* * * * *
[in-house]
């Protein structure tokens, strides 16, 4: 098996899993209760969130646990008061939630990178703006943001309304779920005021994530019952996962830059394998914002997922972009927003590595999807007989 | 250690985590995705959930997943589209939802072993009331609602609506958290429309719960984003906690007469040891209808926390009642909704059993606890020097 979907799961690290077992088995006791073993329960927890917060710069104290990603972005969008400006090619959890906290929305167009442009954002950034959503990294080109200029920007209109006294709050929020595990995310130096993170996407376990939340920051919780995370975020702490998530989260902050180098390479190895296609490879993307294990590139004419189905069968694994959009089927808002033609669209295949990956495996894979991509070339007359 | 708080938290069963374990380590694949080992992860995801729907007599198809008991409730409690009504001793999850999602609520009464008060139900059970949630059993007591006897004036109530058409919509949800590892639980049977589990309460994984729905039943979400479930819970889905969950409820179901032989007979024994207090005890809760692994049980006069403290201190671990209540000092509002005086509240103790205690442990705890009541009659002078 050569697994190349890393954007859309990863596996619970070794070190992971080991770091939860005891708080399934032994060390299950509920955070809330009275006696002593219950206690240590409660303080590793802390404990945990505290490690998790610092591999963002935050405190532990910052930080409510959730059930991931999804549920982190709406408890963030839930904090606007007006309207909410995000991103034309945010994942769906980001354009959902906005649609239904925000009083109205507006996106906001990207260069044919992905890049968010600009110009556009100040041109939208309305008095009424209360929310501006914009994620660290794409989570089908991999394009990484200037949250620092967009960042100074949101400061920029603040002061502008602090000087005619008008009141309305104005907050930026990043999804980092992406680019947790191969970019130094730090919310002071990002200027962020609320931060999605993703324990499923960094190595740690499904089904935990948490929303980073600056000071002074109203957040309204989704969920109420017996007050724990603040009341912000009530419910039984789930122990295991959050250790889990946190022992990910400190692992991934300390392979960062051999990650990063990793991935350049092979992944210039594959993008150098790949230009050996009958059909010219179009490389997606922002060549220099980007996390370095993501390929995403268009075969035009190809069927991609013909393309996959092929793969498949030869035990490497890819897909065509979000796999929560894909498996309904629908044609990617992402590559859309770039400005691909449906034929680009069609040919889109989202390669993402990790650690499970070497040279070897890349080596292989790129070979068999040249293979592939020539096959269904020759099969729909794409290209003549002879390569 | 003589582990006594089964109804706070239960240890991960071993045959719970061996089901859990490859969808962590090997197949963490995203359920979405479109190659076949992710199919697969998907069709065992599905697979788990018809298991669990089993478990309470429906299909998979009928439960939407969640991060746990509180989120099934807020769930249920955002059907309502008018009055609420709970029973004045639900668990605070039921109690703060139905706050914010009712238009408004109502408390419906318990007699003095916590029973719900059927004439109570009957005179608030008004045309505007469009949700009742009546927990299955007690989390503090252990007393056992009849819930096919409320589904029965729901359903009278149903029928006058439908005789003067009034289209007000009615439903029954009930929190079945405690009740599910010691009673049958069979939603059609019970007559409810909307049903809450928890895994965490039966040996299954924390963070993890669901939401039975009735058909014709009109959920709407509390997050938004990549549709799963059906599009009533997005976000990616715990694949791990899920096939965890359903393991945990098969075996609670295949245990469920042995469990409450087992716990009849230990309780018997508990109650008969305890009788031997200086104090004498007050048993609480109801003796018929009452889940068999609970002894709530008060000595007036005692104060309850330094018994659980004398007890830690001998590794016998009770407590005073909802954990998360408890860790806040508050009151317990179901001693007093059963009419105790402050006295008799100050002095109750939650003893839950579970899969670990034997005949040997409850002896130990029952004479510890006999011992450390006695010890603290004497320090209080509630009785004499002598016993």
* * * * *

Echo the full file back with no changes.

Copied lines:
[in-house]
């Protein structure tokens, strides 16, 4: 098996899993209760969130646990008061939630990178703006943001309304779920005021994530019952996962830059394998914002997922972009927003590595999807007989 | 250690985590995705959930997943589209939802072993009331609602609506958290429309719960984003906690007469040891209808926390009642909704059993606890020097 979907799961690290077992088995006791073993329960927890917060710069104290990603972005969008400006090619959890906290929305167009442009954002950034959503990294080109200029920007209109006294709050929020595990995310130096993170996407376990939340920051919780995370975020702490998530989260902050180098390479190895296609490879993307294990590139004419189905069968694994959009089927808002033609669209295949990956495996894979991509070339007359 | 708080938290069963374990380590694949080992992860995801729907007599198809008991409730409690009504001793999850999602609520009464008060139900059970949630059993007591006897004036109530058409919509949800590892639980049977589990309460994984729905039943979400479930819970889905969950409820179901032989007979024994207090005890809760692994049980006069403290201190671990209540000092509002005086509240103790205690442990705890009541009659002078 050569697994190349890393954007859309990863596996619970070794070190992971080991770091939860005891708080399934032994060390299950509920955070809330009275006696002593219950206690240590409660303080590793802390404990945990505290490690998790610092591999963002935050405190532990910052930080409510959730059930991931999804549920982190709406408890963030839930904090606007007006309207909410995000991103034309945010994942769906980001354009959902906005649609239904925000009083109205507006996106906001990207260069044919992905890049968010600009110009556009100040041109939208309305008095009424209360929310501006914009994620660290794409989570089908991999394009990484200037949250620092967009960042100074949101400061920029603040002061502008602090000087005619008008009141309305104005907050930026990043999804980092992406680019947790191969970019130094730090919310002071990002200027962020609320931060999605993703324990499923960094190595740690499904089904935990948490929303980073600056000071002074109203957040309204989704969920109420017996007050724990603040009341912000009530419910039984789930122990295991959050250790889990946190022992990910400190692992991934300390392979960062051999990650990063990793991935350049092979992944210039594959993008150098790949230009050996009958059909010219179009490389997606922002060549220099980007996390370095993501390929995403268009075969035009190809069927991609013909393309996959092929793969498949030869035990490497890819897909065509979000796999929560894909498996309904629908044609990617992402590559859309770039400005691909449906034929680009069609040919889109989202390669993402990790650690499970070497040279070897890349080596292989790129070979068999040249293979592939020539096959269904020759099969729909794409290209003549002879390569 | 003589582990006594089964109804706070239960240890991960071993045959719970061996089901859990490859969808962590090997197949963490995203359920979405479109190659076949992710199919697969998907069709065992599905697979788990018809298991669990089993478990309470429906299909998979009928439960939407969640991060746990509180989120099934807020769930249920955002059907309502008018009055609420709970029973004045639900668990605070039921109690703060139905706050914010009712238009408004109502408390419906318990007699003095916590029973719900059927004439109570009957005179608030008004045309505007469009949700009742009546927990299955007690989390503090252990007393056992009849819930096919409320589904029965729901359903009278149903029928006058439908005789003067009034289209007000009615439903029954009930929190079945405690009740599910010691009673049958069979939603059609019970007559409810909307049903809450928890895994965490039966040996299954924390963070993890669901939401039975009735058909014709009109959920709407509390997050938004990549549709799963059906599009009533997005976000990616715990694949791990899920096939965890359903393991945990098969075996609670295949245990469920042995469990409450087992716990009849230990309780018997508990109650008969305890009788031997200086104090004498007050048993609480109801003796018929009452889940068999609970002894709530008060000595007036005692104060309850330094018994659980004398007890830690001998590794016998009770407590005073909802954990998360408890860790806040508050009151317990179901001693007093059963009419105790402050006295008799100050002095109750939650003893839950579970899969670990034997005949040997409850002896130990029952004479510890006999011992450390006695010890603290004497320090209080509630009785004499002598016993």